Methodist Hospital began as a ministry of the Methodist church and, as a founding member of Indiana University Health, brought an early emphasis on values to the work of the health system.
In July 1899, Indianapolis hosted the Fourth Annual International Convention of the Epworth League of the Methodist Episcopal Church, which brought more than 10,000 delegates to the city. The convention was such a success that after all the bills were paid, $4,750 (a substantial sum in those days) remained in the convention fund. The convention committee donated the money to a building fund for the construction of a new hospital for the city of Indianapolis, an action approved by the Indiana Conference. Rev. Leslie J. Naftzger was elected the first president of the board of trustees.
The cornerstone for the first building was laid on October 25, 1905, at the building site at Capitol Avenue and 16th Street (then Tinker Street), earlier a baseball park for the. Designed by August Bohn of architects, the building was completed in April 1908, at a cost of $225,000. The new hospital had 65 beds, 37 private rooms, 4 large wards, and 3 small wards. The three-story fireproof structure boasted modern surgical rooms with floors and walls of white glass. The hospital had portable bathtubs, plumbing equipped with pedal action, dumbwaiters operated by pushbuttons, and a call system of signal lights that “eliminated the continuous noise of clanging bells.” Singled out for special praise, the new “plunger type” hospital elevator worked by means of water pressure and was large enough to hold a patient litter.
A handwritten report in 1909 declared that 880 patients were cared for at Methodist in its first full year of operation. The hospital’s emphasis on training also began early, with two interns and a group of nurses in training the first year.
The hospital opened its first X-ray department in 1909. Dr. Albert M. Cole installed one of the earliest X-ray machines in a tiny, unused hospital room. The device used a Crookes gas tube and heavy glass plates. Because the hospital had no facilities for developing the plates, they had to be taken downtown, usually by a messenger on the electric streetcar, to Dr. Cole’s office for processing. Methodist’s long and continuing relationship with thewas also established early when doctors and nurses from the hospital were stationed at the track in case of emergencies.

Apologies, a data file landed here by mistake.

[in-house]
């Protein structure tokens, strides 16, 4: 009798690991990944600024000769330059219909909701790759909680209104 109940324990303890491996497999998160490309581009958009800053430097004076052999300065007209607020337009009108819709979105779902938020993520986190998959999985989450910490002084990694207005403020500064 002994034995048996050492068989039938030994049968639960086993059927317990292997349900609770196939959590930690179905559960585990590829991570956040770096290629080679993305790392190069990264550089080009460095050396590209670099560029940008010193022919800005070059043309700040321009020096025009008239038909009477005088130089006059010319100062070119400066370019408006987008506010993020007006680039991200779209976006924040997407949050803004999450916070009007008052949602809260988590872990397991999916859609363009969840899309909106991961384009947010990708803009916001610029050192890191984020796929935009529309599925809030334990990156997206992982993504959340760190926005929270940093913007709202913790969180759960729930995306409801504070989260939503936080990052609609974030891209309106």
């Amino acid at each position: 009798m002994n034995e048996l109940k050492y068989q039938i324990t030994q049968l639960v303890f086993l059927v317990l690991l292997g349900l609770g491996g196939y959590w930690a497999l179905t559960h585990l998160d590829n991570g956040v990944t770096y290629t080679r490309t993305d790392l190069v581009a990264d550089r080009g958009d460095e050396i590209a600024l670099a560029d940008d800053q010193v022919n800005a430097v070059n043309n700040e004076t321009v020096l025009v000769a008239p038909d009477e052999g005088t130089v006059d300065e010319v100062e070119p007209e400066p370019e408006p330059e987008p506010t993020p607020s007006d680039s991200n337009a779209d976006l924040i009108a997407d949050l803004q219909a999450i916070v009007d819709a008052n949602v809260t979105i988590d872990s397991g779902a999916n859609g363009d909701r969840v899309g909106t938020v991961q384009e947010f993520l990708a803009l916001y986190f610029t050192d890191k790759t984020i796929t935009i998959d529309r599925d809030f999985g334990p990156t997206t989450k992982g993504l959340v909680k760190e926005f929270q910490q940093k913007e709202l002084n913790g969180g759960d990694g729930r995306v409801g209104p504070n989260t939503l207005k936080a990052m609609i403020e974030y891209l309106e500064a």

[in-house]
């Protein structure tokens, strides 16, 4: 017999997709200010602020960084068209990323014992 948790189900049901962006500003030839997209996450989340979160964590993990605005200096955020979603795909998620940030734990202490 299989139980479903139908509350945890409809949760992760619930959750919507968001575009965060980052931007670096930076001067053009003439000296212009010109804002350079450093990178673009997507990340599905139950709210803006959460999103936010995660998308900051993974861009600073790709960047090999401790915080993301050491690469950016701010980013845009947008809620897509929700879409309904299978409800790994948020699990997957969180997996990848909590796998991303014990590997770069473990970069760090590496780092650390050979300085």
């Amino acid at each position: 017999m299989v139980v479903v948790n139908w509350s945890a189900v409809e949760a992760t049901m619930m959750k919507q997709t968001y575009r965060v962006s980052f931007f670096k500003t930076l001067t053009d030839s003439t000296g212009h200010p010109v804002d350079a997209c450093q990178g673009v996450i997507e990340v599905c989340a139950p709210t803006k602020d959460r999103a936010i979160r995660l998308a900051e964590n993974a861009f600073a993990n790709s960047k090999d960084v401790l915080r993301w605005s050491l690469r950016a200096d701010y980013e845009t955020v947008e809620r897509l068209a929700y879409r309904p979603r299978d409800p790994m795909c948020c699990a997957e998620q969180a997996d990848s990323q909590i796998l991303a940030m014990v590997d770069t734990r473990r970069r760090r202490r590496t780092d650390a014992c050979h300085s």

Almost before the first building was completed, Methodist needed to expand its facilities. In 1910, the board of trustees voted to add two pavilions at a cost of $250,000. By 1916, both pavilions were in operation and the number of beds had increased to 250, making the hospital the largest in the state, a ranking it retained in the early twenty-first 21st century. In 1933, Mary Hanson Carey donated the hospital’s most famous landmark, the Lighthouse of Health Beacon which sits atop one of the older buildings.
In concert with, Methodist was one of the primary centers for clinical research in the use of to treat diabetes mellitus, beginning in August 1922, when the first units of insulin were given to its patients. Clinical research in diabetes was only the beginning of many areas of research achievement for the institution. On October 30, 1982, the hospital recorded its first heart transplant (the first in a private hospital anywhere in the world). On February 23, 1984, the hospital was the site of the nation’s first use of an extracorporeal shock wave lithotripter, a device that pulverizes kidney stones using shock waves. Methodist continued to be a center of medical innovation and quality through the 1990s and into the new century. The University Health Consortium ranked Methodist among the top hospitals in the country for safety and quality in 2007, 2008, 2009, and 2010.
In 1994, the establishment of the Methodist Health Group and the Methodist Medical Network formed a critical step toward a statewide integrated health system. The health system began to decentralize some of its services by locating several outpatient centers near the I-465 beltway.
In 1997, Methodist consolidated with Indiana University Hospital and, the major health care facilities of the , to form Clarian Health Partners. Over time, Clarian grew to include not only Methodist, Riley, and University Hospital but also other hospitals and health centers throughout Indiana.
In 2011, Clarian became. This name change was put in place to “better identify Clarian’s unique brand of nationally recognized health care, reinforce its partnership with Indiana University and the , which provides patients with access to innovative research and treatments, and better reflect the breadth of its mission.” In conformance with brand standards, Methodist gained the name Indiana University Health Methodist Hospital. IU Health continues to function as a private, not-for-profit corporation with members of the United Methodist Church and the Indiana University Board of Trustees serving on the board.